Afghanistan, Kandahar to Kabul

We left Spin Boldak heading for Afghanistan's second largest city Kandahar. The country was deserted, dry and rugged but the road was in reasonable condition and we made good time arriving mid afternoon. This was not an overnight stop for us, we were heading for Kabul some 490kms further on. Everyone had a tea break while the cooks found some fresh bread then we set off for Kabul. a 6-7 hour drive. With luck we would arrive around 11pm at the Mustaffa Hotel just near the entrance to Chicken Street. The road was in good condition and we were able to travel at our top speed of about 80kms per hour. By 7pm we had covered 240kms and it was fast getting dark. This road is a toll road, not in the way we would expect, no toll booths or automatic collection machines. The only sign that you are approaching a toll point is a thin chain or barrier across the road. You are expected to pull up, go over to a small mud hut and pay the toll through a very small window, then a man will stroll over and lift the barrier for you. During daylight this is easy but at night things are different.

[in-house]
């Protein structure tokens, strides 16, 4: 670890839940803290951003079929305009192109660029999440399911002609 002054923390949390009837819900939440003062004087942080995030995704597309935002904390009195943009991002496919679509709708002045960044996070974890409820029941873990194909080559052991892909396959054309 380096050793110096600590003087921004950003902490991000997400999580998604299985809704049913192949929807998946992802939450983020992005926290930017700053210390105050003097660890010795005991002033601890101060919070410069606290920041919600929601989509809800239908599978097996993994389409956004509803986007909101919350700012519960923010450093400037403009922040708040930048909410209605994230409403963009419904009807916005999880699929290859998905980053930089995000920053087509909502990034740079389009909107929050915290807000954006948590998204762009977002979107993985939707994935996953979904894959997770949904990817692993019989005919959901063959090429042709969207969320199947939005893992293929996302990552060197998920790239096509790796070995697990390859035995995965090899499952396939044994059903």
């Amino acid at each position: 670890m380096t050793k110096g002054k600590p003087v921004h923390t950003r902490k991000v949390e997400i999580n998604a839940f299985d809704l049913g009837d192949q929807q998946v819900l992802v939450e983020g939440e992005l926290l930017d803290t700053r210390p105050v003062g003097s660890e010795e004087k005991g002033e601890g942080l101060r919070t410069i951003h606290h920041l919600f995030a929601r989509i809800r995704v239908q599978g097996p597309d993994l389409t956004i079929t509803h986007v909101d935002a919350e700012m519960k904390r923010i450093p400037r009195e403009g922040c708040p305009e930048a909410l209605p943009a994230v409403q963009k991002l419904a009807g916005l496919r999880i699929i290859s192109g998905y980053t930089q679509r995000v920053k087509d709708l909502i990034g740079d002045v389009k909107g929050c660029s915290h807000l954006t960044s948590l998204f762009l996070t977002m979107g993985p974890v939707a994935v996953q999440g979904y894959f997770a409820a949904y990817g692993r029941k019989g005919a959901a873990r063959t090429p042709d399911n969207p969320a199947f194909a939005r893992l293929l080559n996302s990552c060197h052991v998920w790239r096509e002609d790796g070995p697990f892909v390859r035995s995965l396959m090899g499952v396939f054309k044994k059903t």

Camels in Southern Afghanistan

For a start there is no electricity in this part of the world, so no lights. As you approach the barrier it is in total darkness, so just spotting it is more luck than judgement. Then you have to find the hut (which is not as easy as you might think). Inside the hut they only have a candle burning and this you can only see through a window barely big enough to get your hand through.

A truck being driven by two Frenchmen failed to see the barrier one night and hit it at full speed. Unfortunately for them the barrier man was standing nearby and the barrier hit him and killed him. I visited the driver in Kabul prison once and the conditions were sub human, he was paying dearly for that lapse in concentration.

We had the music up loud and everyone was having a great time, the cooks prepared sandwiches on the move and a couple of bottles of red wine did the rounds. Driving long hours at night is never easy, but if you have to, its better to have everyone awake and active than sitting there with heads bobbing about like balloons on a stick. The joke of the night was everyone complaining about how tired they were and saying "I must hava hotel", our nights stop was to be The Mustaffa Hotel.